I deliberately refrained from commenting on the controversy regarding the death of General Patton because there is nothing controversial about it. Since, however, it seems to be the thing people focus on most, I thought I might expound on my article “A freak accident, a devoted wife, and the death of General Patton“. Everyone is entitled to their own opinion, but the straightforward narrative—based on hard facts and not unsubstantiated rumors, which read like historical fiction—makes it abundantly clear that his untimely death was nothing more than an unfortunate accident.
Accidents involving public figures always fascinate the public, especially when the public figure is as controversial as General Patton. The notion “that such a warrior should die in such a routine fashion” is one many people grapple with—including his wife Beatrice—and partly contributed to the enduring belief that General Patton was assassinated.
There is, however, no credible evidence that this was the case (just like there is no evidence General Patton would have ever run for political office. He was very much aware of his own strengths and weaknesses, and governing was not one of them). No doubt many wanted him dead—an entirely different matter—but simple fate dealt General Patton the fatal blow long before an assassin’s bullet ever could.
A lot of damned fools say I have political ambitions. What are they talking about? I have no kind of political ambition at all. No—take that back—maybe I’d like to be mayor of Junction City, Kansas.Saturday Evening Post June 23, 1945
An unplanned trip
Removed from command of his beloved Third Army, General Patton had been in charge of the Fifteenth Army since October 1945. Contemplating whether to retire or resign, his closest friends advised him not to decide until he had a chance to sit down with his wife, Beatrice, and brother-in-law, Frederick Ayer. Generals Hobart Gay (Patton’s chief of staff) and Geoffrey Keyes (commander of the Seventh Army) advised him to go home for Christmas despite the publicity that would inadvertently accompany his return, and joined him at Bad Nauheim on the eve of December 8 to say goodbye.
To cheer the General, who had been feeling lower than the arse of the “species of whale which is said to spend much of its time lying on the bottom of the deepest part of the ocean,” General Gay suggested they go pheasant hunting the next day. His account of December 9, 1945, can be found in the Patton Papers at the Library of Congress, as can General Patton’s medical files containing minute details of his last days, and the recollections of Colonel Spurling, the neurosurgeon who arrived with Beatrice Patton from the United States.
As General Gay concludes, “[S]uch things are almost always the result of fate because so many things enter into the timing of an accident like this.” No one knew the route the 1938 Cadillac would take, especially since General Patton added a last-minute stop at Saalburg to explore an old Roman fort dating back to 90 A.D. Neither could anyone have foreseen that he would change seats twice along the way, the last time while the car was stopped at a security checkpoint.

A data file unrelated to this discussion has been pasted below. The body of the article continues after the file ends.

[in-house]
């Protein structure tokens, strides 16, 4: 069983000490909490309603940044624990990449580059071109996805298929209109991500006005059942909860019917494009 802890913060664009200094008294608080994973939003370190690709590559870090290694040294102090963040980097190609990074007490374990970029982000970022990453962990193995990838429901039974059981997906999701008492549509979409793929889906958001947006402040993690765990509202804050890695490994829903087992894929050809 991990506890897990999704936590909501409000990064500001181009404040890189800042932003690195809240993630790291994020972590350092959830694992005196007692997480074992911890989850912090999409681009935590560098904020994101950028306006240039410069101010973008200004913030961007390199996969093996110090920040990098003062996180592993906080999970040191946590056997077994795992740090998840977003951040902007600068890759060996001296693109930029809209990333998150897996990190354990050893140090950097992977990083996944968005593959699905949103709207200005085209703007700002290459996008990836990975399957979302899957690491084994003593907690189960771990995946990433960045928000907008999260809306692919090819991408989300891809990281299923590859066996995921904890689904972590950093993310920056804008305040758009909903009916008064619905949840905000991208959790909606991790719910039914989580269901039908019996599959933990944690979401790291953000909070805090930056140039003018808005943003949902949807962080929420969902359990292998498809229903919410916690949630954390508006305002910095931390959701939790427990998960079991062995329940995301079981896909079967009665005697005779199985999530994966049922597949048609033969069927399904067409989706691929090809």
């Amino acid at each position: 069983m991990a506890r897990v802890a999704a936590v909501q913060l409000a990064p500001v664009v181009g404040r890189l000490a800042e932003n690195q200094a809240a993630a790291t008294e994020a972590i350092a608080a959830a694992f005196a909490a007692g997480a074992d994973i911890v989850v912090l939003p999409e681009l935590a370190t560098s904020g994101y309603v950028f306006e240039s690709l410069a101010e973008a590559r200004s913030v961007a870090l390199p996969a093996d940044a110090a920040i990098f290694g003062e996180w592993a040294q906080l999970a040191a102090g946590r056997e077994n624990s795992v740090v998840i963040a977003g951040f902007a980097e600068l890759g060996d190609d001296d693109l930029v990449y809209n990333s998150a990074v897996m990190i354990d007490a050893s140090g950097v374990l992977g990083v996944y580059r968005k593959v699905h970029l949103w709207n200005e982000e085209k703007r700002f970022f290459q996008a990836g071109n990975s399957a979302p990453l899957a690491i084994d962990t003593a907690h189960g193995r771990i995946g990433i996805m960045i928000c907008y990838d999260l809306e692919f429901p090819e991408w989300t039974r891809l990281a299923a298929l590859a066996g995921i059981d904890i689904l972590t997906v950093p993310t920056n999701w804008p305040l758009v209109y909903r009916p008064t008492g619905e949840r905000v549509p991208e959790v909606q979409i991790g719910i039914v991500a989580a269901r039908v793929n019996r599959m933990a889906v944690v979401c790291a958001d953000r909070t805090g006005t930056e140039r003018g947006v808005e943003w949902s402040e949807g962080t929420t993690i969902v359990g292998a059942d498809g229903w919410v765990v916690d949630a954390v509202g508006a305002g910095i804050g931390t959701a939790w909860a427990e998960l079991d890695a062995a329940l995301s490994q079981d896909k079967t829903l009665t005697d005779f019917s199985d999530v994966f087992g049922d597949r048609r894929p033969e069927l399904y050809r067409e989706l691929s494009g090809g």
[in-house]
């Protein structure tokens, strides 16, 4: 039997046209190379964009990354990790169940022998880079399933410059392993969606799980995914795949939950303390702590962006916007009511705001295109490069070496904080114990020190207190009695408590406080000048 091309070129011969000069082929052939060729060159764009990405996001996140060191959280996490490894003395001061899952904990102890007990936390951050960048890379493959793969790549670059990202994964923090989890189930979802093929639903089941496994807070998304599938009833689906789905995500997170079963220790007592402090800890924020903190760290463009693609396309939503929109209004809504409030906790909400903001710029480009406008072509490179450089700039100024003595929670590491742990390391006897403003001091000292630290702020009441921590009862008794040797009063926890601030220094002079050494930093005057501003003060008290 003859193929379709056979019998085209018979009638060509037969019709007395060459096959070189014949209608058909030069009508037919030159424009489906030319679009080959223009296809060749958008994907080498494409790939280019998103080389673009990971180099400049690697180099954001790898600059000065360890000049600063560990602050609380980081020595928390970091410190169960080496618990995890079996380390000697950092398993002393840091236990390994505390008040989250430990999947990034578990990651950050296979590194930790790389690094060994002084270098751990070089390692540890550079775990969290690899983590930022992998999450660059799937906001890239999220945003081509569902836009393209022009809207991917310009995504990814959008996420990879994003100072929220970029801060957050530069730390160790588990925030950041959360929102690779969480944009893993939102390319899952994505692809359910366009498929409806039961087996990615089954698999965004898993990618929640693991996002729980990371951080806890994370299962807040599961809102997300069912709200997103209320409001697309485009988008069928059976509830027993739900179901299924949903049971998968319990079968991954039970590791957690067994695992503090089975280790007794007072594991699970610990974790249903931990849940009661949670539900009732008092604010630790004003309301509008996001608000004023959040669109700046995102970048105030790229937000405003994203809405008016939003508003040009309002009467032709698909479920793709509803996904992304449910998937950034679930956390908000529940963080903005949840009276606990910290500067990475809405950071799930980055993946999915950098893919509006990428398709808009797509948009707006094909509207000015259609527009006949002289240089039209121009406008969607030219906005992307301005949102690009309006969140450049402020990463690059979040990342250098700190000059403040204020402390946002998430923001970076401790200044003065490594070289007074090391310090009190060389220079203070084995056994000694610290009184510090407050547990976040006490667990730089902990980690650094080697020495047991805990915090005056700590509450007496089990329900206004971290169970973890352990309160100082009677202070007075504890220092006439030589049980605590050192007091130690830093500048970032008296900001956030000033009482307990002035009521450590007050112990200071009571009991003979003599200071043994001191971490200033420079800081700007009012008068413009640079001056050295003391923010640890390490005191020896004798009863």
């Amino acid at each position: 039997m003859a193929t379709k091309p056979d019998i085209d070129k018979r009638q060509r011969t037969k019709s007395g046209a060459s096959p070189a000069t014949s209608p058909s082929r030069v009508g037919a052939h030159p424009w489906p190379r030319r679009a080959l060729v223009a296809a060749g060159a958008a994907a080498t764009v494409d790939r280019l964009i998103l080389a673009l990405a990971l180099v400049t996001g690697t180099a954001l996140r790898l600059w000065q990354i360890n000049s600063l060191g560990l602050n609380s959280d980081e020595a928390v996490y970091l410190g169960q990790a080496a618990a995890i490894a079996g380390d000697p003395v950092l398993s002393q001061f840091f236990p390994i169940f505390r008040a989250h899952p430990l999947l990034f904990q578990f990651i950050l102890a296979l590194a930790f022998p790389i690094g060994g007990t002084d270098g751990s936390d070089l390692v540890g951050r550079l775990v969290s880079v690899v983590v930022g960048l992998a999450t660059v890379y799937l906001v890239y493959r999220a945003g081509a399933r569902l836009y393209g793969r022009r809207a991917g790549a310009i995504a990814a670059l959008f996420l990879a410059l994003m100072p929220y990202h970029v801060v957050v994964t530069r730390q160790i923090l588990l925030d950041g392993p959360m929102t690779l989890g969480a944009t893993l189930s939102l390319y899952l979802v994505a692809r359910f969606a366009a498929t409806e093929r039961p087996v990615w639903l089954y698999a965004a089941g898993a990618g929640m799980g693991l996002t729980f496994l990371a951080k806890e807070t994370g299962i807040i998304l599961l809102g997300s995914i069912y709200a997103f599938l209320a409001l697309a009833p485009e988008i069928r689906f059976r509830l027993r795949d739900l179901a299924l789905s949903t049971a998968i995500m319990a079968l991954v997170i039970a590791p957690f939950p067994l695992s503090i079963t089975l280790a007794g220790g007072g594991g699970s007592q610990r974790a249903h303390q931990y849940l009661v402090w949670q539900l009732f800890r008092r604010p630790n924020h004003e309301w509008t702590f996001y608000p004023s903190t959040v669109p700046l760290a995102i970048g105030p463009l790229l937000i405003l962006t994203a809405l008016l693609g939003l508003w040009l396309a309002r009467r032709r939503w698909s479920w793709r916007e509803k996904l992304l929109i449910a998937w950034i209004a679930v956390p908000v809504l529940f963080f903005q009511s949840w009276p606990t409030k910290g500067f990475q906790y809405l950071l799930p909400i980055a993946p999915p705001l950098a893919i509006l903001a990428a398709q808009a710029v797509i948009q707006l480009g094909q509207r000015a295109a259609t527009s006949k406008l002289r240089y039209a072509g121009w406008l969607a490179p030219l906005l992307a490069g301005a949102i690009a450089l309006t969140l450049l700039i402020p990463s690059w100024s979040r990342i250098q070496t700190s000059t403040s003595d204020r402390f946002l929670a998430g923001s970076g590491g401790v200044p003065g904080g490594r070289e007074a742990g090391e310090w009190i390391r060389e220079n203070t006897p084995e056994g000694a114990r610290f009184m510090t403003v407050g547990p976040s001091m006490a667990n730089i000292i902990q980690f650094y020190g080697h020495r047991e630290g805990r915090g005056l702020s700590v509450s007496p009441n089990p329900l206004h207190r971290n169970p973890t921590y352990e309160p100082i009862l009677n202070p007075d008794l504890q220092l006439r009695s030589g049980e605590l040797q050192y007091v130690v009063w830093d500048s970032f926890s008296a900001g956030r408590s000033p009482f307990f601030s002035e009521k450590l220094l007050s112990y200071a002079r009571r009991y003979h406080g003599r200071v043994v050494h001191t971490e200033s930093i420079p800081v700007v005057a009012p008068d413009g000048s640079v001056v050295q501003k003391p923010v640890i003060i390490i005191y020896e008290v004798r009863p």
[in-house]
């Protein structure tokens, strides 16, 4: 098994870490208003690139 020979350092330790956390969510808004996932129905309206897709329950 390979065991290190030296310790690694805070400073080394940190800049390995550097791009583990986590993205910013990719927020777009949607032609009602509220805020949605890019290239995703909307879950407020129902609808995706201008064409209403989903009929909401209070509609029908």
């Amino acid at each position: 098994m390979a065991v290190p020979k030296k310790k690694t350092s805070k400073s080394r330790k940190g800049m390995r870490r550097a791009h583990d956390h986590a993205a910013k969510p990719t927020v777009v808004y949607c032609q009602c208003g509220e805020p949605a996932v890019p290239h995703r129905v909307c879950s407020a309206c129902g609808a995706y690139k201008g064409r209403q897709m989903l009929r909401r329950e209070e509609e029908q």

Whether the official accident report is missing or lacking in detail, the initial investigation attributed the accident to carelessness on the part of the drivers. If they were never disciplined for their actions, it was because General Patton did not want them to be. He neither held Pfc. Horace Woodring nor T/5 Robert Thompson responsible and was unwilling to ruin two young lives over what he knew to be an accident.
A constant prescence
Paralyzed from the neck down, General Patton spent the next twelve days in traction at the 130th Station Hospital. Eager to be left alone but dependent on others for even his most basic needs, he had at least one nurse in his room twenty-four-seven. During the day, Beatrice and (later) her brother Fred spent most of their time at his bedside. At night, Captain William Duane Jr., a young neurosurgeon, listened as his patient reminisced about the first anniversary of the Battle of the Bulge.
General Patton did not need protection from an assassin; he needed protection from desperate reporters who even posed as patients and orderlies. Hundreds camped outside the 130th Station Hospital, and the more brazen ones “resorted to any type of trickery to get a story.” The thought of one of those “damn fools” slipping into his room to take a picture mortified George, and an armed MP stood guard outside his room.
A pulmonary embolism
When asked by Colonel Spurling on December 21, Beatrice declined to have an autopsy performed on her husband. She was thoroughly satisfied that everything had been done to save him, and she accepted that he had died of a pulmonary embolism brought on by the accident. She was also satisfied with the Army’s report that no foul play was involved, but in later years she “got so irritated by people claiming that he had been murdered.”
As Ruth Ellen, the General’s youngest daughter, once said, “The sensation seekers in the media and in the cheap books all want to think he was murdered because its more exciting and people will notice them.” After Beatrice’s death, people regularly contacted her family, claiming “they had done it, or that they knew who had done it.” Still, every Patton was unequivocal and unanimous in their reply: General Patton “wasn’t murdered.”
It was maddening to go “over it and over it with hundreds of media people,” George IV said once, but the accident was nothing more than “an incredible irony.” Ruth Ellen considered it “fate,” something that “was just destined to be.” She said it best in a letter to an interested party years after her parents’ death, “All I can say is, why can’t they leave him alone with his glory——he earned his pay, he deserves to sleep in peace. Dulce et decorum est pro patria more [It is sweet and fitting to die for one’s country].”